Star Man.

Orion is rising west by southwest in the mornings now. It’s the second constellation I learned to identify after the Big Dipper, Ursa Major. It took some time before I could find the Big Dipper, before I even understood what constellations were. I was five when I overheard an older kid, some sunny summer day, say that he was going to look for the Big Dipper that night. I didn’t even know what a dipper was so I asked my mother and she took me out that night and pointed up at the stars. “There’s the spoon,” she said, “and there’s the handle.” I’m sure she explained that a constellation is a picture made up by connecting the stars like dots but I missed that part and thought, what is she talking about? All I see are stars. And I was terrible at connect-the-dots puzzles anyway. I’d get bored somewhere around three and skip ahead to nine so no matter what the picture was supposed to be it always looked like an amoeba, but that’s another story.
I finally learned how to find constellations from a planetarium show where pictures of stars were projected on the convex screen and bright lines drawn between them, and I thought it was pretty imaginative that someone had put together a trapezoid and a line and seen it as a great bear. Even more interesting was knowing that the constellations are three-dimensional constructions seen in only two, flattened out by space and distance so that from another world their shapes would be very different.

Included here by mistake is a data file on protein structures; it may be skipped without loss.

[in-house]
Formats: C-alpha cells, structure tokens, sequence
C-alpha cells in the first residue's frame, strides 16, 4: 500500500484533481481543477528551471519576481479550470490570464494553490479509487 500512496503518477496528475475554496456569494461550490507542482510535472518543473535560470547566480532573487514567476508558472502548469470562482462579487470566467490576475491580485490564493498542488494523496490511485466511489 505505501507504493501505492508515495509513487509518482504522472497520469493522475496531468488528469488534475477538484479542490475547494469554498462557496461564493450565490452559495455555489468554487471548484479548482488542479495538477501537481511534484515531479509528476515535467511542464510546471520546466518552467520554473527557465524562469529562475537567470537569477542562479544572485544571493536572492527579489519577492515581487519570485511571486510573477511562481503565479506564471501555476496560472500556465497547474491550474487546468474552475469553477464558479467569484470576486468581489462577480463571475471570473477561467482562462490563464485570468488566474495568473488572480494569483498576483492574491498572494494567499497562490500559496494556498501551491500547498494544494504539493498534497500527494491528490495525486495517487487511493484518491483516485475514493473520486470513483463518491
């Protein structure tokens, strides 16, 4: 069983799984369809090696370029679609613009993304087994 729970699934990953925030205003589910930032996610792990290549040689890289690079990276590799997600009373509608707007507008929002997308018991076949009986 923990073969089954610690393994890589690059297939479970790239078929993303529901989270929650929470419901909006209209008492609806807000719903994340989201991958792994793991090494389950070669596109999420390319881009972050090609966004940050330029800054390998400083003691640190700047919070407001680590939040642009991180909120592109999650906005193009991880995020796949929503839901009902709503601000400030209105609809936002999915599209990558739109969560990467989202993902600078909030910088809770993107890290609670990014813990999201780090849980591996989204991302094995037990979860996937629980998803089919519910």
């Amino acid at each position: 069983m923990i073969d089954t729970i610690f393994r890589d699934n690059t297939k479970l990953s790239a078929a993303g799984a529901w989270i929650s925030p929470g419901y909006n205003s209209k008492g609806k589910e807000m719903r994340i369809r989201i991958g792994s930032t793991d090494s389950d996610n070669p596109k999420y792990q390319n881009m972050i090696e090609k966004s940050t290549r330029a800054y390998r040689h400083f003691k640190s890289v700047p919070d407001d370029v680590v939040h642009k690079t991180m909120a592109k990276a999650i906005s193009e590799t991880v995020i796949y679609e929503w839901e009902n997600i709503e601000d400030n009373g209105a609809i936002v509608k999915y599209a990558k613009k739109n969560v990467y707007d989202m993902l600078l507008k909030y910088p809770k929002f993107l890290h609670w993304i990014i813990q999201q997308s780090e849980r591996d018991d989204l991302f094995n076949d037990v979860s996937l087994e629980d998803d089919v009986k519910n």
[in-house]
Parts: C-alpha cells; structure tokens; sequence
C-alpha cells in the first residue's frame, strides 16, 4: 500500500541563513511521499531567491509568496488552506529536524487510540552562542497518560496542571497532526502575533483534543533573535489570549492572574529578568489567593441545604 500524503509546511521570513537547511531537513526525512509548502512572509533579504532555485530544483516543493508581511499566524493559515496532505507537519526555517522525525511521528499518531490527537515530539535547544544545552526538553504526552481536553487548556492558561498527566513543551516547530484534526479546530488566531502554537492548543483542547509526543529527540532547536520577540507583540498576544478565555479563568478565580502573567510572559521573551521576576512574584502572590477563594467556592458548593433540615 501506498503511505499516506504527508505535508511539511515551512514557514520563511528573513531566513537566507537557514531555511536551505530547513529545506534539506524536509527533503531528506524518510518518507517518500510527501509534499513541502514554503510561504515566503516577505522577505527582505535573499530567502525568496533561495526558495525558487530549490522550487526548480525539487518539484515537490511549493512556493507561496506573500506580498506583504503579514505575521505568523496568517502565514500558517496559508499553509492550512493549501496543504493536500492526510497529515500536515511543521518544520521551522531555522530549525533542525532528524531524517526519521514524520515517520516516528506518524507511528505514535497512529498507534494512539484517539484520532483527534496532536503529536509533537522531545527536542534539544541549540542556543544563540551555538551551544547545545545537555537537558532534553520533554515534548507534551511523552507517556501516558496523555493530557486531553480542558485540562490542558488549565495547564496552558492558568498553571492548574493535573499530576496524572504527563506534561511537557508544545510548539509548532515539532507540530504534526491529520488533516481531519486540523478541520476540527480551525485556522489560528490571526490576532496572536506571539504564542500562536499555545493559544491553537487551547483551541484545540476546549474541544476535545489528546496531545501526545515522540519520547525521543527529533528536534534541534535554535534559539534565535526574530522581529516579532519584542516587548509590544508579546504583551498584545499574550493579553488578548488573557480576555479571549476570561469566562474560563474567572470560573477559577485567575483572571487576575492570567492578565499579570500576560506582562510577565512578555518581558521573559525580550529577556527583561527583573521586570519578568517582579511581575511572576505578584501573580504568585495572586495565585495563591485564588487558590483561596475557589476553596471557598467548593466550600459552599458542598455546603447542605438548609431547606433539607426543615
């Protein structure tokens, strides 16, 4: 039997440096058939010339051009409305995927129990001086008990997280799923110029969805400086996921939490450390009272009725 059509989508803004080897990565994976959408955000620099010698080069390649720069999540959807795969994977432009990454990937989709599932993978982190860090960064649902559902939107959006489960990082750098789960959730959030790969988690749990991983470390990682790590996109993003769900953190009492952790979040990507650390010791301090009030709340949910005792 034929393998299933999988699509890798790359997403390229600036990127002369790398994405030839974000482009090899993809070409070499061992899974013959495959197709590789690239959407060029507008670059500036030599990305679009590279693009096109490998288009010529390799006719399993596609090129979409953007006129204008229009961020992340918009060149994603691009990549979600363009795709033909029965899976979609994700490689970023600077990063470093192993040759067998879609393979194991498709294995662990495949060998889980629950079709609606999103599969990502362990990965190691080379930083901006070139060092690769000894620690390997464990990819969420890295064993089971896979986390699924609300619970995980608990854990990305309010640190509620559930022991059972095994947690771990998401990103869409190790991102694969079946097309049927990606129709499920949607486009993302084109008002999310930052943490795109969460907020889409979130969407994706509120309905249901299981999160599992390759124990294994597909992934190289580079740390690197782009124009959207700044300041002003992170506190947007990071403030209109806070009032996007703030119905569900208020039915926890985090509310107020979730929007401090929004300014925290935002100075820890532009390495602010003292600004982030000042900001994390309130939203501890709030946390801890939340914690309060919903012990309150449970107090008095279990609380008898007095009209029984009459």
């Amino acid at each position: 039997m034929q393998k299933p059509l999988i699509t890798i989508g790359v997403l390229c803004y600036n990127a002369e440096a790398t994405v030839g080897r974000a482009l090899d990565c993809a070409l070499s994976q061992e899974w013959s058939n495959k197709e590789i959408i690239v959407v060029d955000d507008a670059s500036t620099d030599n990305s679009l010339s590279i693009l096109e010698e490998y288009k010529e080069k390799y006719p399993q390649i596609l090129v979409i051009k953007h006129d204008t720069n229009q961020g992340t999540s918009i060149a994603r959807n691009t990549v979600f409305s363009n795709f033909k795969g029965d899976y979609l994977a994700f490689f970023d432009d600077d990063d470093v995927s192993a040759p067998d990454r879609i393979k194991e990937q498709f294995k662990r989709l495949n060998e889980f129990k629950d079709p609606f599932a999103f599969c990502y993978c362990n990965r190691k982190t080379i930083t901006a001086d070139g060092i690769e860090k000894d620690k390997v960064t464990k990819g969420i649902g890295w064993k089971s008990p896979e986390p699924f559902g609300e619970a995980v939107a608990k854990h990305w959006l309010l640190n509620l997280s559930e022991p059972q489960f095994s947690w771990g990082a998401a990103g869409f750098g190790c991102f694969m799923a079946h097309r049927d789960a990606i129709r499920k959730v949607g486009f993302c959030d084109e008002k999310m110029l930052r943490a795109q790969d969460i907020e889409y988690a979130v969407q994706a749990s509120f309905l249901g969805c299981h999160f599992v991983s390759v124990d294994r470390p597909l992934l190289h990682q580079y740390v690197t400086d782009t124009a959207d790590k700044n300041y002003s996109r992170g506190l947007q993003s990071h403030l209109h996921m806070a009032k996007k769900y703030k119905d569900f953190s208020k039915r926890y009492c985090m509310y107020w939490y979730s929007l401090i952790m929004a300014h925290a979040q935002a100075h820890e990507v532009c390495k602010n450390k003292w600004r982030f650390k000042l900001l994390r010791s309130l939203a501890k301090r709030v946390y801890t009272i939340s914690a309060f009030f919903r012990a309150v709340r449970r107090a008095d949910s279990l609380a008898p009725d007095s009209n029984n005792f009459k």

For a long time every time I looked at Orion I wondered why ancient astronomers—the constellation was named by the Greeks—had called it that. Why Orion? Almost from the time I could read I was fascinated by Greek and Roman mythology—any mythology, really, but Greek and Roman was the most available—and Orion always seemed like a pretty obscure figure. He doesn’t play a major role in any big myths; in fact Orion seems to have long since been constellated by the time Jason goes looking for the golden fleece, not to mention the fall of Troy and Odysseus’s epic voyage. Why does Orion get such a prominent place in the sky, rising in the mornings at the start of winter in the northern hemisphere, gradually moving to the evenings as Earth approaches perihelion? Who was Orion, anyway, besides a hunter?
And that’s when I understood. Orion’s rise doesn’t mark the beginning of winter. Orion’s rise marks the end of the harvest and the beginning of the hunt, an ancient tradition that’s still with us. Winter is when ancient hunters’s fancy lightly turned to thoughts of meat, and now, some will argue, they go out to thin the herd, to spare the deer and elk from winter’s privations. The same ancient astronomers who named Orion believed Sirius was his dog, his faithful companion, or, maybe, the wolf who culls the sick and the weak and strengthens the herd.
All this came to me while I looked at Orion, and then a meteor streaked through the constellation, its brief glow like human existence against the backdrop of time.

4 Comments

  1. tom

    Amazing, Chris. I’ve always been fascinated by Orion, and I still don’t know why. Maybe because he’s so prominent and easy to point out to others. Constellations and myths are such funny things. Really incredible what we find important and why. Great stuff!

    Reply
    1. Christopher Waldrop (Post author)

      He really is prominent, some of the brightest stars in the sky, Betelgeuse in particular, which finds its way into that fascinating “Size of our world” comparison, and yet it’s still smaller than Antares which, to us, doesn’t appear quite as bright because it’s more distant.

      Reply
  2. Ann Koplow

    Thank you for the lasting glow of this out-of-this-world post, Chris.

    Reply
    1. Christopher Waldrop (Post author)

      We all glow but we are brightest when our lights come together.

      Reply

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